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Running for Change: An Interview with AR-3 House Candidate Caitlin Draper

Caitlin Draper, a licensed social worker and UA alumna, announced her Democratic candidacy for Congress Oct. 24, representing Arkansas’ third district in the House of Representatives. Republican Steve Womack, the position’s current occupant, has held his seat since 2011 and has already announced his plan to seek another term.

Draper moved to Fayetteville in 2007 to attend the UofA, originally pre-medical, before pivoting to a degree in social work. She graduated with a master’s in social work from the UofA in 2015 and opened her private practice in Fayetteville in 2018.

“I think social work really clicked with me because I grew up watching a lot of people suffer,” Draper said. “My older sister has spina bifida, a kind of birth injury. She was born with a spinal cord injury and can’t walk. Being very sensitive to the fact that the world isn’t made for people with disabilities has made me a really strong advocate.”

Helen Cheek, Draper’s colleague and fellow social worker through Healing House Fayetteville, met Draper in 2009 as a classmate in an introductory social work class. They followed similar paths with Cheek earning her master’s in social work in 2019. 

Recalling an early memory of Draper passionately speaking up on behalf of people with disabilities in a hypothetical social work case study, Cheek said Draper was compassionate, empathetic and authentic.

“When I worked at the non-profit Peace at Home Family Shelter between my bachelor's and master's degrees,” Cheek said, “Caitlin volunteered countless hours at the shelter outside of her work with shelter clients. Her dedication to social work values and principles shines through her work.”

In addition to her private practice, Draper often returns to the UofA as an adjunct lecturer in the School of Social Work under Alishia Ferguson, the program’s director. 

“By running for office in a difficult race,” Ferguson said, “she is using her social work advocacy skills, modeling for our students how important it is to put your money where your mouth is. Win or lose, she will raise awareness for important issues that affect our clients and our profession.”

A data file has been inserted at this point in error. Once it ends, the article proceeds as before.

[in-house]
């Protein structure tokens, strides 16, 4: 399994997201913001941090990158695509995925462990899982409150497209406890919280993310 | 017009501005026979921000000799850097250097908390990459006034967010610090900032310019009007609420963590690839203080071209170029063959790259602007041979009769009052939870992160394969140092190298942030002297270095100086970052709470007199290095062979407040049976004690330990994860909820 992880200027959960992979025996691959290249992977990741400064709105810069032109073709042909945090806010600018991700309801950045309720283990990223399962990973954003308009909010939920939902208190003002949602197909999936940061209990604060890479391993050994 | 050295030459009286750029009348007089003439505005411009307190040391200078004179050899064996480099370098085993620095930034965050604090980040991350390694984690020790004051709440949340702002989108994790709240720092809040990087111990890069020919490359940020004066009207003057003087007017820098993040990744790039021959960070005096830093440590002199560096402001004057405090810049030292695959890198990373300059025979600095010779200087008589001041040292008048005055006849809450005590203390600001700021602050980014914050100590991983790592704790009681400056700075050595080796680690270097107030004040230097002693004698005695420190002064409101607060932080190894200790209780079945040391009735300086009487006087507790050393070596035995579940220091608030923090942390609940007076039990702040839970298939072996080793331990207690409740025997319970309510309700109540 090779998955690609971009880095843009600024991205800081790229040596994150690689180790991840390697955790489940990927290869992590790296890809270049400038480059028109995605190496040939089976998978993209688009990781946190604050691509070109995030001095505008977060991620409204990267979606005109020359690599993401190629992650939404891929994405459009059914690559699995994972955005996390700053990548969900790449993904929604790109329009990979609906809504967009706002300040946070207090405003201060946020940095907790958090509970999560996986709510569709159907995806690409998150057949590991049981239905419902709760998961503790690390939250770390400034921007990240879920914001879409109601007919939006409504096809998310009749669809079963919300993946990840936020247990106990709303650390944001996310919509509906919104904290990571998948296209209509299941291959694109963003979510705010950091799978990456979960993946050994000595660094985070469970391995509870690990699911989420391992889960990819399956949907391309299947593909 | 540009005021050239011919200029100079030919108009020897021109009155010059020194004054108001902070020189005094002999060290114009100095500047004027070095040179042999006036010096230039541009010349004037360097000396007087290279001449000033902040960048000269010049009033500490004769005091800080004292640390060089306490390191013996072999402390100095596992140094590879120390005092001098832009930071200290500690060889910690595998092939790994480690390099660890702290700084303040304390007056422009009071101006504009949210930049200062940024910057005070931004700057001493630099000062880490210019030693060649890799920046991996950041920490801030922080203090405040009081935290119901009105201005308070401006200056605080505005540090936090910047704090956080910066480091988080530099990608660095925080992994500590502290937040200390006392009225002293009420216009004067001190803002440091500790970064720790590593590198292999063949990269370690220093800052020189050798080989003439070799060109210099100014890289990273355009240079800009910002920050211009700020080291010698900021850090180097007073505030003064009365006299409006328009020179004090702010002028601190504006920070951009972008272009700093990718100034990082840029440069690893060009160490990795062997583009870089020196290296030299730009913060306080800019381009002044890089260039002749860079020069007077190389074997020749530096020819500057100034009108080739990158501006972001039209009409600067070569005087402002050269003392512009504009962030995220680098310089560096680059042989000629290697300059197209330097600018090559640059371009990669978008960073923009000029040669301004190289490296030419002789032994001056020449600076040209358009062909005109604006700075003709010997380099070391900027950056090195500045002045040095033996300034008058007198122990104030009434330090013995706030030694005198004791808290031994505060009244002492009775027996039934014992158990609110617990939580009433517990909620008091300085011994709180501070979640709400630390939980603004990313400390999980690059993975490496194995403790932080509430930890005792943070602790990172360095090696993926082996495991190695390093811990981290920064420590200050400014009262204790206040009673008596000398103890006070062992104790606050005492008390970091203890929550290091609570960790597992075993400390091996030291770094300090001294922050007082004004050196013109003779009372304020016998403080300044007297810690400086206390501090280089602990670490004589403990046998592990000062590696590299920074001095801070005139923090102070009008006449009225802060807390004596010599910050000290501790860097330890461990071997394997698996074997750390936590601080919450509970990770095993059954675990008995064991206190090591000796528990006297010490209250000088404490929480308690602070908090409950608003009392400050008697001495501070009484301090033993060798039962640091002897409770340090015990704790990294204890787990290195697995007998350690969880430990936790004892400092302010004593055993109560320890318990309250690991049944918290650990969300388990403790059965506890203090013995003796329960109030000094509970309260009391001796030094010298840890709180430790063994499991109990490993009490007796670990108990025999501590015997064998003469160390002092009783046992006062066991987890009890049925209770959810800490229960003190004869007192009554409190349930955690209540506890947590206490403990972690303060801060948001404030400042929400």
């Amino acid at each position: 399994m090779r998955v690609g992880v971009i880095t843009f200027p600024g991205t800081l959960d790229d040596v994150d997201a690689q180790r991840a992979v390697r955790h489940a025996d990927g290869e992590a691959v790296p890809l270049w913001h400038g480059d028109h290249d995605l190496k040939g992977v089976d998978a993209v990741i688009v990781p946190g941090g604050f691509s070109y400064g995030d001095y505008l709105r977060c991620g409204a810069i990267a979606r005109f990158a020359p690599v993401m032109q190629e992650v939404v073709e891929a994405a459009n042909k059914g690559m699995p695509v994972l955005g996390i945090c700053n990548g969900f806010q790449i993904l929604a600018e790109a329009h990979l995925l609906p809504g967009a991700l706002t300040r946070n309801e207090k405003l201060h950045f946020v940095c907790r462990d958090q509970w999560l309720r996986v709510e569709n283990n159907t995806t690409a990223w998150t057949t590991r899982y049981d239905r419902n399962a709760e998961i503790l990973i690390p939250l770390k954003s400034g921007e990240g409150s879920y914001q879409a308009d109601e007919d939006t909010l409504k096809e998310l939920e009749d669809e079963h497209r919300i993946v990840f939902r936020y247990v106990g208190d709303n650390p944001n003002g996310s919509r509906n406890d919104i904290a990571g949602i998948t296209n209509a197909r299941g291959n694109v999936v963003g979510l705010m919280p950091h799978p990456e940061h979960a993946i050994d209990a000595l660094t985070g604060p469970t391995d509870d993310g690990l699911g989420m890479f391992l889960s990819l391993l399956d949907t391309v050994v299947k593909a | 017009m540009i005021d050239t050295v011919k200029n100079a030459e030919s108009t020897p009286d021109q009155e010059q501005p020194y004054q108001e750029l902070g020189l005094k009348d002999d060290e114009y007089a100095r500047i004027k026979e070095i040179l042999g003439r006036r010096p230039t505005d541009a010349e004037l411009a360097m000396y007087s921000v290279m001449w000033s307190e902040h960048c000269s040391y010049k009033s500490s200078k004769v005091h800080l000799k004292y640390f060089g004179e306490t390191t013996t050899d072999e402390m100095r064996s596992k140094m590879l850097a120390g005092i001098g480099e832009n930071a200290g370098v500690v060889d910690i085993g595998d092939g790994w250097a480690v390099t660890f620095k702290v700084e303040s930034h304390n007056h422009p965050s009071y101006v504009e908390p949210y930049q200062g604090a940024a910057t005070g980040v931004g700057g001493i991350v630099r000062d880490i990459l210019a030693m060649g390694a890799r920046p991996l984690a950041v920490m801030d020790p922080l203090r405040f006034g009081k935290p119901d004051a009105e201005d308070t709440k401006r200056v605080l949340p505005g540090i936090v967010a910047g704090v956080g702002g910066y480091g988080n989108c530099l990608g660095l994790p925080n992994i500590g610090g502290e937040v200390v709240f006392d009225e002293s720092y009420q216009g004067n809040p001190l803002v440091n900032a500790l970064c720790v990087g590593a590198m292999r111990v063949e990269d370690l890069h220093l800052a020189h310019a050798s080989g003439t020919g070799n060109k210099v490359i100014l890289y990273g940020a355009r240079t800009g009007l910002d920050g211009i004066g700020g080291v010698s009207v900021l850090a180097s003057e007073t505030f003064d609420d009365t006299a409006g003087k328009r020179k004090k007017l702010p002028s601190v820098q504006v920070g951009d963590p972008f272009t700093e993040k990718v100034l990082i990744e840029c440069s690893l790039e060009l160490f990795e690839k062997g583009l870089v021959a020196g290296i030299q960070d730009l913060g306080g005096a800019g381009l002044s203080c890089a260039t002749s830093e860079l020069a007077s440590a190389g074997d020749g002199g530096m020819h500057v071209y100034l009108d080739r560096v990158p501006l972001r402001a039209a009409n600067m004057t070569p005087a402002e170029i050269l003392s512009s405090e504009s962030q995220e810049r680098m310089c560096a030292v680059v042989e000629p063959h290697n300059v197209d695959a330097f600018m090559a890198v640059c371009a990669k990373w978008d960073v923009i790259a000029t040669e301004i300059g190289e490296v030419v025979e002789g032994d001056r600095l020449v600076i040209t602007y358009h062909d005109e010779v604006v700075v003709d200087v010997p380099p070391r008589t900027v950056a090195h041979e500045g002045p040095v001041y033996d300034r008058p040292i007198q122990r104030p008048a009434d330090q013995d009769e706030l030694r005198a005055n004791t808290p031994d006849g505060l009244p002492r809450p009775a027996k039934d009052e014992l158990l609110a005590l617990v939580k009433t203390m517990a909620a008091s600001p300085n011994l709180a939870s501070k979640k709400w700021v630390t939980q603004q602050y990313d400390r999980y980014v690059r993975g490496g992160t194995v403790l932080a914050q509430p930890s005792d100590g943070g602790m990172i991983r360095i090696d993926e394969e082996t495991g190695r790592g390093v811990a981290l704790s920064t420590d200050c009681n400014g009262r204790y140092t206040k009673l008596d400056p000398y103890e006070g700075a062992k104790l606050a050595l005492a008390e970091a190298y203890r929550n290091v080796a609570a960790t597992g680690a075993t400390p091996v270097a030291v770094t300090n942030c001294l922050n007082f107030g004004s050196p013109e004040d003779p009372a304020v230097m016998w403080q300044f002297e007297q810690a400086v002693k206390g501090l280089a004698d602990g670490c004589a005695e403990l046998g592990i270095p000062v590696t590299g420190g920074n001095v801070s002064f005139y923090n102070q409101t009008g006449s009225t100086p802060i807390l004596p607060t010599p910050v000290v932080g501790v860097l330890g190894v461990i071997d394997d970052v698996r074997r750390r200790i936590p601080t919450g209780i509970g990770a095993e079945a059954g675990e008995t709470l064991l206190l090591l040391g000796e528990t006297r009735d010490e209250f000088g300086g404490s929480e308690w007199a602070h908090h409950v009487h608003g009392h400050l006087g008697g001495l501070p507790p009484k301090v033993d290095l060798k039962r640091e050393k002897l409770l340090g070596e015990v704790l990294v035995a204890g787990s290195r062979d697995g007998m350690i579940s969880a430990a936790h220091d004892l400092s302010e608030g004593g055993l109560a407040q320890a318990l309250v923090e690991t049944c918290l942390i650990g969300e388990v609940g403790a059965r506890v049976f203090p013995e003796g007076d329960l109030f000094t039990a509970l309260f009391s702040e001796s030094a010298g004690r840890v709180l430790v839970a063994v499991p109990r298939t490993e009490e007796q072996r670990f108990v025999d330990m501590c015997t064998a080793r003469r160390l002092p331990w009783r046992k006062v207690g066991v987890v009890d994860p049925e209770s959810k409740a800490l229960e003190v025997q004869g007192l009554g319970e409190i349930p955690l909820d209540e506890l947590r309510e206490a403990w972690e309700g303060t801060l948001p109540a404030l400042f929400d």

Draper made the decision to start her campaign in March, after joining a training program from the national organization Emerge. The group recruits and trains female and non-binary Democrats as potential candidates for public office. 

“I’ve always been sort of engaged politically,” Draper said, “but what really got me thinking in this direction was some of the oppressive legislation in Congress and on the state level. I have a large LGBTQIA+ population in my practice, and seeing my clients suffer senselessly was infuriating to me. When your government tells you, ‘We don't want you here, you don’t belong,’ it affects people and there are real consequences.”

Draper said another reason she decided to enter politics was the state of reproductive policy since the overturning of Roe v. Wade in the summer of 2022. Arkansas almost immediately began enacting stricter reproductive laws, defining life as beginning at fertilization. These definitions have called into question a host of other medical procedures separate from abortions.

“I have a condition called PCOS,” Draper said, “which among other things can cause infertility. I’ve started going through IVF (in vitro fertilization). I fear whether or not I will even be able to complete that process with some of the new proposed policies, especially in Arkansas.”

Draper said the transition into public life has been a major change, but not an unmanageable one. She said it can be scary being in the public eye, and she sometimes feels the need to put on a certain demeanor or dress a certain way.

“But I don’t think people want a politician,” Draper said. “I think people want an advocate that cares. So every time I feel scared, or get shy of the spotlight on me or on my family, I just remember what I’m doing and how important it is to me, and the fear dissipates.”

Arkansas’ third district recently shrunk as a result of new population estimates from the 2020 census. The district’s redistribution is indicative of a larger growth trend in Northwest Arkansas. 

Draper said the growth brings many opportunities to the district and has the potential to drive economic growth as well as promote tolerance and diversity in NWA. She also acknowledged concerns about the rapid development and its effect on longtime residents of the area.

“We are starting to have a huge housing crisis here,” Draper said. “I live in Ward 1 in Fayetteville, and our City Council member recently had to step down because she couldn’t find affordable housing in her own ward. These issues are happening to people all over the area.”

Draper said her message to UA students, new or first-time voters, is to try to avoid doubting their voices matter. 

“This generation will face so many issues,” Draper said. “Affordable housing, reproductive rights, the climate crisis. Young people have the opportunity to shape the world they will live in, and the best way to do so is to vote.”

Wyatt Rice, Fayetteville, Instagram @wyatterice

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